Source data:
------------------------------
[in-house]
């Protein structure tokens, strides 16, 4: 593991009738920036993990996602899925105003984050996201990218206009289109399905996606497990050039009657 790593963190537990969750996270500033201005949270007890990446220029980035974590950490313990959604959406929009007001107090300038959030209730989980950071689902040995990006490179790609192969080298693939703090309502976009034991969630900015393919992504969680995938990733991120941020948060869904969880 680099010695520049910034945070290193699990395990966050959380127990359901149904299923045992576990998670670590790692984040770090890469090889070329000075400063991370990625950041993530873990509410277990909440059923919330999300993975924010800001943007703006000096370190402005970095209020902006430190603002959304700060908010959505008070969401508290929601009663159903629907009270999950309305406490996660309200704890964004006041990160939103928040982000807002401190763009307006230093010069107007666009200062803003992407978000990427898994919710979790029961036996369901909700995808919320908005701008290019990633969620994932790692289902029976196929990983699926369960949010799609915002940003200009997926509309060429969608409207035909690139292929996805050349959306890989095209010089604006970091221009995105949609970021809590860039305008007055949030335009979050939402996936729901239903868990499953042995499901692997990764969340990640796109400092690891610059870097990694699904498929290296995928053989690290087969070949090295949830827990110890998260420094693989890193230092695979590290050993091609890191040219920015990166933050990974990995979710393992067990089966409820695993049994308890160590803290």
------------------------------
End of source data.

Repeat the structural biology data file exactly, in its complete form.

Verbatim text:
[in-house]
């Protein structure tokens, strides 16, 4: 593991009738920036993990996602899925105003984050996201990218206009289109399905996606497990050039009657 790593963190537990969750996270500033201005949270007890990446220029980035974590950490313990959604959406929009007001107090300038959030209730989980950071689902040995990006490179790609192969080298693939703090309502976009034991969630900015393919992504969680995938990733991120941020948060869904969880 680099010695520049910034945070290193699990395990966050959380127990359901149904299923045992576990998670670590790692984040770090890469090889070329000075400063991370990625950041993530873990509410277990909440059923919330999300993975924010800001943007703006000096370190402005970095209020902006430190603002959304700060908010959505008070969401508290929601009663159903629907009270999950309305406490996660309200704890964004006041990160939103928040982000807002401190763009307006230093010069107007666009200062803003992407978000990427898994919710979790029961036996369901909700995808919320908005701008290019990633969620994932790692289902029976196929990983699926369960949010799609915002940003200009997926509309060429969608409207035909690139292929996805050349959306890989095209010089604006970091221009995105949609970021809590860039305008007055949030335009979050939402996936729901239903868990499953042995499901692997990764969340990640796109400092690891610059870097990694699904498929290296995928053989690290087969070949090295949830827990110890998260420094693989890193230092695979590290050993091609890191040219920015990166933050990974990995979710393992067990089966409820695993049994308890160590803290």